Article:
As of this writing there will be a Democrat majority in the Senate in the next Congress, and maybe, a razor-thin Republican majority in the House. 

Election denial.

It’s time for the GOP to look at what went wrong this year, starting with election-denial. As I wrote in March, Joe Biden versus Donald Trump was not a free and fair election. Big Tech and media meddling in regard to suppressing the Hunter Biden laptop story, in my opinion, was the foremost reason. Richard M. Nixon was the victim of a suspicious presidential election tally in 1960. I was a child in 1968 and 1972, but I don’t recall reading about Nixon mentioning the 1960 race at all during his ’68 or ’72 successful presidential runs.

Deal with it. The Dems won in 2020 and we lost. Move on. If Trump runs in 2024, that needs to be his message. Most of the candidates in close races who said that Biden stole the election from Trump in 2020 were defeated. Election denial is toxic for Republicans.

The big winner in the midterms was Florida governor Ron DeSantis. He’s not an election denier and he has a solid list of accomplishments to point to after four years in office.

The new election playing field.

I loathe mail-in voting, “election season” instead of Election Day, and ballot drop-boxes. But these things aren’t going away. To prevail, Republicans have to adapt and find ways to perform better on the new playing field. Mail-in voting is a good place to start. Increasingly, the GOP is the party of private sector jobholders. Let’s say you’re a construction worker raising a family who is told by his boss, “Hey, I need you at this worksite tomorrow in Nebraska–it pays well.” But that worker hasn’t voted yet and Election Day is two days away. Meanwhile, in Blue Illinois, Election Day is a holiday for government workers.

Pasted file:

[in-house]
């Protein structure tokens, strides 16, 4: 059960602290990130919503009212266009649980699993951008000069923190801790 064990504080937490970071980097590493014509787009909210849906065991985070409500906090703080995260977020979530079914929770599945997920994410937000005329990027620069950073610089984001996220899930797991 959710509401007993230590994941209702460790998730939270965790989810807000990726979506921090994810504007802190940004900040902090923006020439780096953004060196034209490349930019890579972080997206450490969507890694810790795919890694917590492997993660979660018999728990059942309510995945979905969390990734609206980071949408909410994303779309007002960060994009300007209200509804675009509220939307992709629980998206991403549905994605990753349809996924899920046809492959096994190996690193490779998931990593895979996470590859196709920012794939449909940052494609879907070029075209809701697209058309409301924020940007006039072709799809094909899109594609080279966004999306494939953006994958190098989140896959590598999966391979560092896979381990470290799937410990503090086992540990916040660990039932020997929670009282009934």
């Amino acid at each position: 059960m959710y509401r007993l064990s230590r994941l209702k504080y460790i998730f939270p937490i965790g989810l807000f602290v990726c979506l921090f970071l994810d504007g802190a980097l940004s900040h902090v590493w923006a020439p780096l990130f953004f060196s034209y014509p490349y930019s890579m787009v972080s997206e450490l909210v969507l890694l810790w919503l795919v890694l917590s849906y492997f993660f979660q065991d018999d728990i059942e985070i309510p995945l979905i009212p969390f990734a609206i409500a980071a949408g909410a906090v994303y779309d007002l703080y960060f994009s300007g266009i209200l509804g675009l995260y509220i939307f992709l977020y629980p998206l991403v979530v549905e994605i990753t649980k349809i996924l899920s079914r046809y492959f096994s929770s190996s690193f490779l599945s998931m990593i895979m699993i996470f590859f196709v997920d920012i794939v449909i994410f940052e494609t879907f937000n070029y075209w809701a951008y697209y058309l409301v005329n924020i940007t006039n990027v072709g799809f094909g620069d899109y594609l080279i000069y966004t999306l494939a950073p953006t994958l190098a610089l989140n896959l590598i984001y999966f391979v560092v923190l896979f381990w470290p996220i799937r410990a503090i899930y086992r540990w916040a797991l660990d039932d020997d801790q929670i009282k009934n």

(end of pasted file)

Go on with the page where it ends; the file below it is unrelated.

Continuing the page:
What if it snows on Election Day? That happened in a Republican area in Nevada last Tuesday.

Shortly before Election Day in 2016, my mother was hospitalized. She had voted in every presidential election since 1956, but mom wasn’t able to vote for Trump, much to her disappointment. We need to reach out to seniors and, gently of course, convince them to utilize mail-in or early voting. 

Republicans need to build on its increasing support among Hispanics and reach out to Asians. The GOP is the party of law and order. However, the media wing of the Democratic Party labels the phrase “law and order” as racist. So Republicans need to rebrand and become, let’s say, the “safety and security” party. Safety and security is an appeal that will resonate among all racial groups.

Tribalism.

If the increasingly frail and mentally feeble Joe Biden runs for reelection and wins renomination–the Democrats won’t have a strong campaigner like Clinton or Obama on the top of the ticket in ’24. And Biden has already said that he won’t pivot, as Bill Clinton did, to the center now that the midterms have passed.

Woo-hoo! We’re gonna win!

Slow down there, cowboy.

Republicans face disaster if they underestimate the support Biden will enjoy from the tribalist base of the Democrats. That tribe will vote every candidate who has a “D” next to their name. In the Chicago area, I live among millions of these people. They might wise up one day. Maybe they won’t. But as Dan Bongino said numerous times in the last week, “Things are just not bad enough yet for a lot of people to wake up from the Kool-Aid slumber.”

And it’s not just Illinois that is afflicted by Dem tribalism. Pennsylvanians chose a cognitively challenged far-left US Senate candidate, John Fetterman, who suffered a stroke this spring, over a mentally nimble Republican candidate, Dr. Mehmet Oz. True, Oz could have run a better campaign. 

Ronald Reagan, in his 1984 landslide win over Walter Mondale, won 49 states. But in the popular vote–yeah, I know, the Electoral College declares the victor–Mondale still collected more than 40 percent. In 2024, even if Biden is in worse physical and mental shape than Fetterman is, he’ll do much better, courtesy of tribalism, than Mondale did, in both the Electoral College and the popular vote.

Fetterman, if by some other-worldly convergence ends up as the Democrat nominee for president in 2024, could match Mondale’s popular vote percentage. I am dead serious about that. Tribalism is a tough nut to crack.

There is much to think about and much to do for the Republican Party. But at least the GOP won’t be overconfident in 2024. That might be the best news out of this Red Ripple election.

John Ruberry regularly blogs at Marathon Pundit.